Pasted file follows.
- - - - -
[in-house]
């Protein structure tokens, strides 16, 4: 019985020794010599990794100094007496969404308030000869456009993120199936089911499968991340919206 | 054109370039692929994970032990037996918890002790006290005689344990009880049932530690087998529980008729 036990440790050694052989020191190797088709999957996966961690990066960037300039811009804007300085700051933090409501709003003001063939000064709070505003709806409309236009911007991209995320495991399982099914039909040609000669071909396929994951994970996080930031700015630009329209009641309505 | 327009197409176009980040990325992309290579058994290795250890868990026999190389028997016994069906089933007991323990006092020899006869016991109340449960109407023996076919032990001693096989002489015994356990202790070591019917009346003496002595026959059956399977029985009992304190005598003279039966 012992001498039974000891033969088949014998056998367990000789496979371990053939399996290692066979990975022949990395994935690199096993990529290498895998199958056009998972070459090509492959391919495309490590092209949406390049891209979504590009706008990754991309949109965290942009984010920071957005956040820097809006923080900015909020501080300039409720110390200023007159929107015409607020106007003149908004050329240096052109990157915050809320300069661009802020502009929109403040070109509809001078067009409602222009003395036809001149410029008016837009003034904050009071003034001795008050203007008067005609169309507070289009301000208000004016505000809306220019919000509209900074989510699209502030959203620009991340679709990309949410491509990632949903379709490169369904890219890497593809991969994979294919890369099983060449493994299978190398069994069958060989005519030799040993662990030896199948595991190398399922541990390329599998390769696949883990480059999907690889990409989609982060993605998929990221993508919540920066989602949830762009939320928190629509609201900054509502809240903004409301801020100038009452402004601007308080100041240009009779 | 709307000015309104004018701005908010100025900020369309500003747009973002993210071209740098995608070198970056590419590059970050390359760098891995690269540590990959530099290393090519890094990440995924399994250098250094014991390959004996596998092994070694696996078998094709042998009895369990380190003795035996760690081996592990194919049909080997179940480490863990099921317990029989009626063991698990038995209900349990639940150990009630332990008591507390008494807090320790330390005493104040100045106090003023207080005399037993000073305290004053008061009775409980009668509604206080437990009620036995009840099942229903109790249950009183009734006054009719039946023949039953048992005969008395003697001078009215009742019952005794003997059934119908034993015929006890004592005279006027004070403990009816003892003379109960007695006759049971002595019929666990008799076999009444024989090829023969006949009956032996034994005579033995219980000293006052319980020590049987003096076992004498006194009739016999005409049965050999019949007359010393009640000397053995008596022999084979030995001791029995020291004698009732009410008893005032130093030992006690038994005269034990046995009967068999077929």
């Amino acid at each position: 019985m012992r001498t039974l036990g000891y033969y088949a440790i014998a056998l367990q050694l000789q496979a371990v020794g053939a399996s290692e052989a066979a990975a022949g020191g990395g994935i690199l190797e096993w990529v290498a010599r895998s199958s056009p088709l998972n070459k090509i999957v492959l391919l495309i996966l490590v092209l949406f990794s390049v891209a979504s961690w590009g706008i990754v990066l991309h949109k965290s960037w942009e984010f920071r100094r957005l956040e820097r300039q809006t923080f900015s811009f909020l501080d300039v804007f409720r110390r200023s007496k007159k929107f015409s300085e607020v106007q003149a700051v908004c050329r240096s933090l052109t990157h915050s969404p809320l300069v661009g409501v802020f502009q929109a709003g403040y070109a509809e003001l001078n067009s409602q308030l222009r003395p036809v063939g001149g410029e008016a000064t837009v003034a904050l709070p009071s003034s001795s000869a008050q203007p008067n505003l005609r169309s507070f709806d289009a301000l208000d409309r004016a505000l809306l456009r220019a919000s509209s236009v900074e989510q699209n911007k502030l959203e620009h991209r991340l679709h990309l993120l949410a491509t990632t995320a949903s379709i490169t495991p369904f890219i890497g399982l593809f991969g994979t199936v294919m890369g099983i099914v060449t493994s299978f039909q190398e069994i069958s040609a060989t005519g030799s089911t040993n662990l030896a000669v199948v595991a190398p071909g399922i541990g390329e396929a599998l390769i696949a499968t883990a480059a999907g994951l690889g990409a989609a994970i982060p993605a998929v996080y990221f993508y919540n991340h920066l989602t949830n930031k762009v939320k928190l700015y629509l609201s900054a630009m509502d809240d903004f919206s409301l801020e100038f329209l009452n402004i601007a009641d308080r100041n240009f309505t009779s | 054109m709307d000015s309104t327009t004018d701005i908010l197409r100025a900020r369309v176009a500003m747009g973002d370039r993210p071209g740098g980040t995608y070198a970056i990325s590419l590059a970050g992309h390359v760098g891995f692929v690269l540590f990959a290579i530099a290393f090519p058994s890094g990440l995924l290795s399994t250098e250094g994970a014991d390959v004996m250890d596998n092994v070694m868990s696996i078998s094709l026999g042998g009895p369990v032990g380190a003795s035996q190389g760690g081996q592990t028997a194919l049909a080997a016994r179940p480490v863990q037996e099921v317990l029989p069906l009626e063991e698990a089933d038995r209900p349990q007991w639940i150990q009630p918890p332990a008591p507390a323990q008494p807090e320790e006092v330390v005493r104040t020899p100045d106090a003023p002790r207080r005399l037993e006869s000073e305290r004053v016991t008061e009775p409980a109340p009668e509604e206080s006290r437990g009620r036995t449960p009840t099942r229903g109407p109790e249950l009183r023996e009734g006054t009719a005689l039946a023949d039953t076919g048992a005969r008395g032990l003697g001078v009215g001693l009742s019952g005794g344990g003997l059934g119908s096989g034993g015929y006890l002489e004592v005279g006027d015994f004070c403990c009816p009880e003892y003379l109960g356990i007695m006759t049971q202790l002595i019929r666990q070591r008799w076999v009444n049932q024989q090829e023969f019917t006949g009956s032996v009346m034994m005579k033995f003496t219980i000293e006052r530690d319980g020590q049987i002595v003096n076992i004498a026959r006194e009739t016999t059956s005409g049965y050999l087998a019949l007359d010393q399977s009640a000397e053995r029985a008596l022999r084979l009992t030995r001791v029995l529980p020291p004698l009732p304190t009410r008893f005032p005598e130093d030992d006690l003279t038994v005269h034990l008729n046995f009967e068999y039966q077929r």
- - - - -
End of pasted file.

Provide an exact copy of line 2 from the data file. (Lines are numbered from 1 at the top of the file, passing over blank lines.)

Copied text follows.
């Protein structure tokens, strides 16, 4: 019985020794010599990794100094007496969404308030000869456009993120199936089911499968991340919206 | 054109370039692929994970032990037996918890002790006290005689344990009880049932530690087998529980008729 036990440790050694052989020191190797088709999957996966961690990066960037300039811009804007300085700051933090409501709003003001063939000064709070505003709806409309236009911007991209995320495991399982099914039909040609000669071909396929994951994970996080930031700015630009329209009641309505 | 327009197409176009980040990325992309290579058994290795250890868990026999190389028997016994069906089933007991323990006092020899006869016991109340449960109407023996076919032990001693096989002489015994356990202790070591019917009346003496002595026959059956399977029985009992304190005598003279039966 012992001498039974000891033969088949014998056998367990000789496979371990053939399996290692066979990975022949990395994935690199096993990529290498895998199958056009998972070459090509492959391919495309490590092209949406390049891209979504590009706008990754991309949109965290942009984010920071957005956040820097809006923080900015909020501080300039409720110390200023007159929107015409607020106007003149908004050329240096052109990157915050809320300069661009802020502009929109403040070109509809001078067009409602222009003395036809001149410029008016837009003034904050009071003034001795008050203007008067005609169309507070289009301000208000004016505000809306220019919000509209900074989510699209502030959203620009991340679709990309949410491509990632949903379709490169369904890219890497593809991969994979294919890369099983060449493994299978190398069994069958060989005519030799040993662990030896199948595991190398399922541990390329599998390769696949883990480059999907690889990409989609982060993605998929990221993508919540920066989602949830762009939320928190629509609201900054509502809240903004409301801020100038009452402004601007308080100041240009009779 | 709307000015309104004018701005908010100025900020369309500003747009973002993210071209740098995608070198970056590419590059970050390359760098891995690269540590990959530099290393090519890094990440995924399994250098250094014991390959004996596998092994070694696996078998094709042998009895369990380190003795035996760690081996592990194919049909080997179940480490863990099921317990029989009626063991698990038995209900349990639940150990009630332990008591507390008494807090320790330390005493104040100045106090003023207080005399037993000073305290004053008061009775409980009668509604206080437990009620036995009840099942229903109790249950009183009734006054009719039946023949039953048992005969008395003697001078009215009742019952005794003997059934119908034993015929006890004592005279006027004070403990009816003892003379109960007695006759049971002595019929666990008799076999009444024989090829023969006949009956032996034994005579033995219980000293006052319980020590049987003096076992004498006194009739016999005409049965050999019949007359010393009640000397053995008596022999084979030995001791029995020291004698009732009410008893005032130093030992006690038994005269034990046995009967068999077929």